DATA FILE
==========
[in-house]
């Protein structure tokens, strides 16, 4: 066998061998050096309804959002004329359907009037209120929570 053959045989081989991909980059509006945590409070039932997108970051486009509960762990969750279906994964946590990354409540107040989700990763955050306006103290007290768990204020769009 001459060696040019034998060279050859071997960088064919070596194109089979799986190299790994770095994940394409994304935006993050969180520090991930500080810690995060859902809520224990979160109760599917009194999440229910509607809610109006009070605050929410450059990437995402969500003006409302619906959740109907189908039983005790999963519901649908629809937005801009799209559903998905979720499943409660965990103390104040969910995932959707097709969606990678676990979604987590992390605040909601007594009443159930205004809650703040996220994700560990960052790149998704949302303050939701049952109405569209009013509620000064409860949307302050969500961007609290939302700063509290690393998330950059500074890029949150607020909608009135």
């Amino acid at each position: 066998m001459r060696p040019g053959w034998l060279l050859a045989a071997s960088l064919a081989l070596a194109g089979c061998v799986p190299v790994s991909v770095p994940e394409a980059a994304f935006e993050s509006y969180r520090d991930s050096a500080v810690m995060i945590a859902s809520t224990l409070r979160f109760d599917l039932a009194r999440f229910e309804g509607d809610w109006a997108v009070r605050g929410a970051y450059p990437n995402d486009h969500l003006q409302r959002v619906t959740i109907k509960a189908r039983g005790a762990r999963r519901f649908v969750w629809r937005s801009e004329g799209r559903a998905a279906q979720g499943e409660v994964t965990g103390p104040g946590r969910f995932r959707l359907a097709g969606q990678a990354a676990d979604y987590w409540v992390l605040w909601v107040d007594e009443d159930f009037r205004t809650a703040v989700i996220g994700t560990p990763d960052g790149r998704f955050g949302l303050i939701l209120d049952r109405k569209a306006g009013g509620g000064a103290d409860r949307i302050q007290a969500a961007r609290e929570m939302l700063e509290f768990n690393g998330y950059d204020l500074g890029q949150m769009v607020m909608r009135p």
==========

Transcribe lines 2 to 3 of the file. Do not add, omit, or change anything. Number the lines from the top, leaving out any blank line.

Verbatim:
């Protein structure tokens, strides 16, 4: 066998061998050096309804959002004329359907009037209120929570 053959045989081989991909980059509006945590409070039932997108970051486009509960762990969750279906994964946590990354409540107040989700990763955050306006103290007290768990204020769009 001459060696040019034998060279050859071997960088064919070596194109089979799986190299790994770095994940394409994304935006993050969180520090991930500080810690995060859902809520224990979160109760599917009194999440229910509607809610109006009070605050929410450059990437995402969500003006409302619906959740109907189908039983005790999963519901649908629809937005801009799209559903998905979720499943409660965990103390104040969910995932959707097709969606990678676990979604987590992390605040909601007594009443159930205004809650703040996220994700560990960052790149998704949302303050939701049952109405569209009013509620000064409860949307302050969500961007609290939302700063509290690393998330950059500074890029949150607020909608009135």
């Amino acid at each position: 066998m001459r060696p040019g053959w034998l060279l050859a045989a071997s960088l064919a081989l070596a194109g089979c061998v799986p190299v790994s991909v770095p994940e394409a980059a994304f935006e993050s509006y969180r520090d991930s050096a500080v810690m995060i945590a859902s809520t224990l409070r979160f109760d599917l039932a009194r999440f229910e309804g509607d809610w109006a997108v009070r605050g929410a970051y450059p990437n995402d486009h969500l003006q409302r959002v619906t959740i109907k509960a189908r039983g005790a762990r999963r519901f649908v969750w629809r937005s801009e004329g799209r559903a998905a279906q979720g499943e409660v994964t965990g103390p104040g946590r969910f995932r959707l359907a097709g969606q990678a990354a676990d979604y987590w409540v992390l605040w909601v107040d007594e009443d159930f009037r205004t809650a703040v989700i996220g994700t560990p990763d960052g790149r998704f955050g949302l303050i939701l209120d049952r109405k569209a306006g009013g509620g000064a103290d409860r949307i302050q007290a969500a961007r609290e929570m939302l700063e509290f768990n690393g998330y950059d204020l500074g890029q949150m769009v607020m909608r009135p």